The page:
Victor Garber Biography
Claim to Fame: Actor, Singer
DOB: March 16, 1949
Diabetes Type: Type 1
Victor Garber was born March 16, 1949 in London, Ontario. His mother, Hope Garber, was a singer and actress, the host of At Home with Hope Garber.
Victor decided to follow in his mother's footsteps, and at the age of nine he began acting in productions at the local Grand Theatre. At 12, Victor was diagnosed with diabetes and soon after he dropped out of school to enroll at the University of Toronto's Hart House. He started a band called The Sugar Shoppe which saw moderate success when it appeared on The Ed Sullivan Show and The Tonight Show.
In 1972 Victor was granted his big break as Jesus in the stage production of Godspell, along with Martin Short, Paul Shaffer, and Andrea Martin. The following year he was in New York City starring in Henrik Ibsen's play Ghosts, for which he eventually won a Theatre World Award.
Victor was soon immersed in the entertainment industry. His long running career in television included reoccurring guest roles on Law & Order, The Outer Limits, and E.N.G. He also starred in television's hit series Alias, along with Richard Benjamin's Laughter on the 23rd Floor, Liberace: Behind the Music, Queen, ABC's musical version of Annie, The Invisible Child, External Affairs, and others. Victor was nominated for three Emmy Awards; one for his role in the ABC miniseries Life with Judy Garland: Me and My Shadows, one for his guest spot in the comedy series Frasier, and another for his guest appearance on Will & Grace in 2004. Victor has had many musical-theatre and big-screen hits as well. Deathtrap earned him his first Tony nomination in 1978, and 1979's Sweeney Todd was one of his more mainstream successes. Little Me, Lend Me a Tenor, and Damn Yankees were all also among Victor's more successful projects. His other films include Life with Mikey (1993), Sleepless in Seattle (1993), Legally Blonde (2001), The First Wives Club (1996), Tuck Everlasting (2002) and the critically acclaimed hit Titanic (1997). He has had an extremely successful career, with nominations for six Emmy Awards and four Tony Awards. Hope, Victor's mother, suffered from Alzheimer's disease, and Victor served as her primary caregiver until she passed away in September of 2005.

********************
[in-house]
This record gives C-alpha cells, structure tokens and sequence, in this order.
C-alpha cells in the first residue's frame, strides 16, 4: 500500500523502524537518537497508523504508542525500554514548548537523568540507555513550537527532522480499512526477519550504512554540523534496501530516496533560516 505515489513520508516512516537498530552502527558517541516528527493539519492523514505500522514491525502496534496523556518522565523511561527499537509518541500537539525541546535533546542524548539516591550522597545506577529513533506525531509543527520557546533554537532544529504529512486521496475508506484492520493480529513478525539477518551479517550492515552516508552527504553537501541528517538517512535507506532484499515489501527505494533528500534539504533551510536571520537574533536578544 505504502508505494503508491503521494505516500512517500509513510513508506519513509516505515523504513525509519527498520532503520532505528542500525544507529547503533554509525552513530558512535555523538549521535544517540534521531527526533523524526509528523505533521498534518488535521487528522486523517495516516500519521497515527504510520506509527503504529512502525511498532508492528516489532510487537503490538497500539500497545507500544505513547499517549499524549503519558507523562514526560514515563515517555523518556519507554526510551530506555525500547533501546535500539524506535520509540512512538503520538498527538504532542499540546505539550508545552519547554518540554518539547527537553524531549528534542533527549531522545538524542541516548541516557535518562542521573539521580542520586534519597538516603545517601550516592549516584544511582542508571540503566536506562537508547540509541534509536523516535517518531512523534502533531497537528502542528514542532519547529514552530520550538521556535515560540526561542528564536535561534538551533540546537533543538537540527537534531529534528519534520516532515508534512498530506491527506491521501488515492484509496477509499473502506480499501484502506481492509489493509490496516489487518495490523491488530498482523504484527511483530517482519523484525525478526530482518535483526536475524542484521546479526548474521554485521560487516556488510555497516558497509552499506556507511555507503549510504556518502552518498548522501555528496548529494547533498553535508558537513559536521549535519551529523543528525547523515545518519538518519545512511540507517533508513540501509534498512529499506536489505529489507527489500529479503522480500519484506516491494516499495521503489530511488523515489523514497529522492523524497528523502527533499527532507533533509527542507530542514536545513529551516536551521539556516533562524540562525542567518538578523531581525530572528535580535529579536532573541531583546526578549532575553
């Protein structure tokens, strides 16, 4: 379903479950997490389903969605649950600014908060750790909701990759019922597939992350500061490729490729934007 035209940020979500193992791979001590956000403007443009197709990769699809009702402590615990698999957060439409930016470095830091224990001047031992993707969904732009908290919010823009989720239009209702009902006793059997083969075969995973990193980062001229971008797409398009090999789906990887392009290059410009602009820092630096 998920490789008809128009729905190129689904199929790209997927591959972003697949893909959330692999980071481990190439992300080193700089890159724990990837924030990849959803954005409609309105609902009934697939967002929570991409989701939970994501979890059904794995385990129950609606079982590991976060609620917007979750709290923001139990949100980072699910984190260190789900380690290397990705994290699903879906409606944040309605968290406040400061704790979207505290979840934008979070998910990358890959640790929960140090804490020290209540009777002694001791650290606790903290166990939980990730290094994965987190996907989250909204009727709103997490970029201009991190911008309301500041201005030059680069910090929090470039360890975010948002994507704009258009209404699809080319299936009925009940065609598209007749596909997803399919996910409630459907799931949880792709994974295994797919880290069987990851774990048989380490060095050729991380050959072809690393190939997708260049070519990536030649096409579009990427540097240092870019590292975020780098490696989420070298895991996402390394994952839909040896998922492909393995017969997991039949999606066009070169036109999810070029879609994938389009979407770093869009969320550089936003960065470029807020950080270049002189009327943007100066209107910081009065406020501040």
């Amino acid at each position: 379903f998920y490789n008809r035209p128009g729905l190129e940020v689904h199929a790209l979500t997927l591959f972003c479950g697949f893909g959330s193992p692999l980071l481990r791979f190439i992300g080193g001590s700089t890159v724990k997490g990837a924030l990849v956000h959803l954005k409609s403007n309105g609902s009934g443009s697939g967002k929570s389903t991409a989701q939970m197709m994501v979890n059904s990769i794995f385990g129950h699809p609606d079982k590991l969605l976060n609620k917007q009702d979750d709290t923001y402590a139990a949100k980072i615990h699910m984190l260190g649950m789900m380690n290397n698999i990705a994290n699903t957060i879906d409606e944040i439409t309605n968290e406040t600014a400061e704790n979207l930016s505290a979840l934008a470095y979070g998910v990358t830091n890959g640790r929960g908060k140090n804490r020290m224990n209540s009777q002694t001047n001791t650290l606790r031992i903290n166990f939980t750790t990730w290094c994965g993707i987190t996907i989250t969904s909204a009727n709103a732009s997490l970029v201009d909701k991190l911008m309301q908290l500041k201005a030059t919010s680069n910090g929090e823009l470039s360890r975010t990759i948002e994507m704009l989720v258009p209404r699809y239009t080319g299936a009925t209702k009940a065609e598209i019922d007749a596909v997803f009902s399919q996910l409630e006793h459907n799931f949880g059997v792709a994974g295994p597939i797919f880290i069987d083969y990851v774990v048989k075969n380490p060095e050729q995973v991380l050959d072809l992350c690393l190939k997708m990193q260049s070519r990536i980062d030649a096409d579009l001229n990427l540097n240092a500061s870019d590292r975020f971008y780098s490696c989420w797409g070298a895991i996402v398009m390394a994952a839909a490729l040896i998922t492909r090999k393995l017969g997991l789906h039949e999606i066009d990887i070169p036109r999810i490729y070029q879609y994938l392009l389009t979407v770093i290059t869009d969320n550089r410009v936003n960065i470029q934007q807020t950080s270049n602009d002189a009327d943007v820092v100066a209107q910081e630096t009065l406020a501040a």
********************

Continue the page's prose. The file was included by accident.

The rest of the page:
Reviewed by dLife staff 12/13.
As I mentioned in an earlier post, one of the benefits that made it cost-effective for me to go with the real healthcare (HSA) plan rather than the phony (HRA) plan is that my company is now covering "preventative" medicines at $0 copay. The formulary for these, as stated by CVS/Caremark (my pharmacy benefits provider), covers all test strips, lancets, and control solutions. I dutifully get my doctor to write up prescriptions for all of my testing needs, submit...